Making money with your knowledge
If you treat your translation memories as second-hand books that you try to get rid of for a few pennies every now and then, you are in good company: in the last few years a couple of TM marketplaces have emerged (and some of them disappeared as well) where you can sell all the knowledge you have saved in a database file while working for clients. However, if you treat your TMs like the secret Coca Cola recipe, selling them won’t sound like a great idea. Nevertheless there are a few places on the worldwide web where you can make some money with your translation memories, a place where many translators are selling (or buying) TMs. Is selling your translation memories a good idea?
Trading translation memories
Trading in translation memories might sound like a great idea (especially for the developers of such TM marketplaces). Indeed, it enables you to sell your translation memories for specific language pairs and industries to colleagues, enabling them to use your work and gain time they otherwise would spend on researching terms, while earning some money yourself. It is therefore translators who are cleaning up their glossaries and memories, dividing them into as many specific fields as possible and marketing them at websites like TM Town and TTMEM.com.
Selling translation memories sounds attractive. Indeed, all you need to do is to upload your TM, set some parameters and start selling. In the meantime you can simply go ahead with your translation job and grow new memories which you can sell later on. Selling a TM therefore enables you to earn money with only limited effort. It is great for every translator who wants to make more money – especially when you have have a dry spell.
The pros of selling translation memories
Selling translation memories has some obvious benefits for translators. Apart from the benefitsof the selling party I’ve already mentioned, a TM marketplace enables buyers to gain access to large or small memories that are highly specific because they contain all sorts of terms used for particular translation jobs. If you buy a TM you therefore help colleagues by generating more income for them, while at the same time making clear you value their work and want to use it for your own translation jobs. Depending on the quality and size of the TM you also help yourself by eliminating research efforts and having access to a great corpora right from your CAT tool.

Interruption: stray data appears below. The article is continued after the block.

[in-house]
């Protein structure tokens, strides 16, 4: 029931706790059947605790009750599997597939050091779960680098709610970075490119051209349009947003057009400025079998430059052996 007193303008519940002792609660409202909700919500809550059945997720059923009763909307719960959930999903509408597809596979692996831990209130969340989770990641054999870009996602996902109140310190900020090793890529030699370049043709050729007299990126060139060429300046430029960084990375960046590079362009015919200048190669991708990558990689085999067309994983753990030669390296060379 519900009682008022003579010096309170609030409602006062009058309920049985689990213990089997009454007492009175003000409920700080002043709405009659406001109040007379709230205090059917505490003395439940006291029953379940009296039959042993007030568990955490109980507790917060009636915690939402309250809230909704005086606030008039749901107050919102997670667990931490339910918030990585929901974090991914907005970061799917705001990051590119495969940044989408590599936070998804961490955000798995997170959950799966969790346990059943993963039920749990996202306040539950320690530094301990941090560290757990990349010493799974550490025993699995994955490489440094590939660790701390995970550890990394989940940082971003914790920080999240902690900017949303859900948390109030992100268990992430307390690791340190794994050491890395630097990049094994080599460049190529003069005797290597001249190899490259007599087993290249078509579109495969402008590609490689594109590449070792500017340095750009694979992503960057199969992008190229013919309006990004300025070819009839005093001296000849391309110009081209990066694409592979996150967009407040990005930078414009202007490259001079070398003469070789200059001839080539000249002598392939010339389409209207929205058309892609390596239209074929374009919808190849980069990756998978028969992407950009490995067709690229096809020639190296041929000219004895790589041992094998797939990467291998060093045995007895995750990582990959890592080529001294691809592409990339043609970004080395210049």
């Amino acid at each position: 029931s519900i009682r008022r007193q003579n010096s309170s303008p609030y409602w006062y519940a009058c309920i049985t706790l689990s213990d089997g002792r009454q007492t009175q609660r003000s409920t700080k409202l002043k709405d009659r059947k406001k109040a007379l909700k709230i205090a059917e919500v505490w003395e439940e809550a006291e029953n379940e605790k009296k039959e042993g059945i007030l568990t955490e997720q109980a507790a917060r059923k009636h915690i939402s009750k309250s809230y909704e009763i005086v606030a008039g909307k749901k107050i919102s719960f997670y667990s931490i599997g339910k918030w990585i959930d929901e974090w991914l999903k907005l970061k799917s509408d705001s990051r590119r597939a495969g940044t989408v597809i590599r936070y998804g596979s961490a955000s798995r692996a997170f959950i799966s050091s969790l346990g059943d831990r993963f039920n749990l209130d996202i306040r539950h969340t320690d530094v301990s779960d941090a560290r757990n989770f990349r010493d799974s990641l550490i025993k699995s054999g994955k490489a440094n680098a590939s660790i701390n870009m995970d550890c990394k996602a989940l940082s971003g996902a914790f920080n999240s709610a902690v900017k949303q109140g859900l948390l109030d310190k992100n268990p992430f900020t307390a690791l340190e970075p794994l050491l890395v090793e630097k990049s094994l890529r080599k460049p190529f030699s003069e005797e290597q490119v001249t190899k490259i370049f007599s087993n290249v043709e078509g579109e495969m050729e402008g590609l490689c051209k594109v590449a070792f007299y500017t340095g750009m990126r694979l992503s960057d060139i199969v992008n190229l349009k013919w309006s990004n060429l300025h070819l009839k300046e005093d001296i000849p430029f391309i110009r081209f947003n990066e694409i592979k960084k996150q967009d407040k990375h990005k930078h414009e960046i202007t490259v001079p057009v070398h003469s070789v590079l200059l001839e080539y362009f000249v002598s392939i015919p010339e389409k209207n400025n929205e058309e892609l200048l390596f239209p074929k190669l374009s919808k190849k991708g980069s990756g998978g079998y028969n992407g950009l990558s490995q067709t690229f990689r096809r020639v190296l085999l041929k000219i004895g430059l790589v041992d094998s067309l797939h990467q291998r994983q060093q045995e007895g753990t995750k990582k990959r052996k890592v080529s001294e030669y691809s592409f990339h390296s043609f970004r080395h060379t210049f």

In the best case, a TM marketplace therefore facilitates a win-win situation for translators (and a third win for the mediators as they obviously take a margin on the purchase price).
What is the value of a translation memory?
An important question that emerges when speaking about selling translation memories is the value: what determines the value of a translation memory? Is it the size? The quality of the sentences? Or the content?
For many translators the value is mainly determined by the size as a huge memory often reflects a huge amount of work (sometimes even years), while other translators find the presence of specific terminology an important consideration.
However, for other parties like scammers or hackers a translation memory can be of importance as well. Consider the famous but secret Coca Cola recipe or a translation memory with detailed information about the security of Google’s infrastructure: for malicious people, these data – which are kept secret by companies but exposed by translators who want to make some money – are worth millions, but traded only for some dollars on an otherwise small marketplace.
The ethical dilemmas and possible dangers of uploading translation memories
It may be clear that by selling translation memories you can be of great help to your colleagues. But how ethical is selling the knowledge you gained while working for clients?
The answer to that question depends on your agreements with clients and on the work you are selling. However, it is still somewhat more complicated because if there are no such agreements with clients (or agreements that don’t exclude an option to sell knowledge you gained while translating their documents) there is still some common sense or good judgement that can allow or disallow trading your translation memories.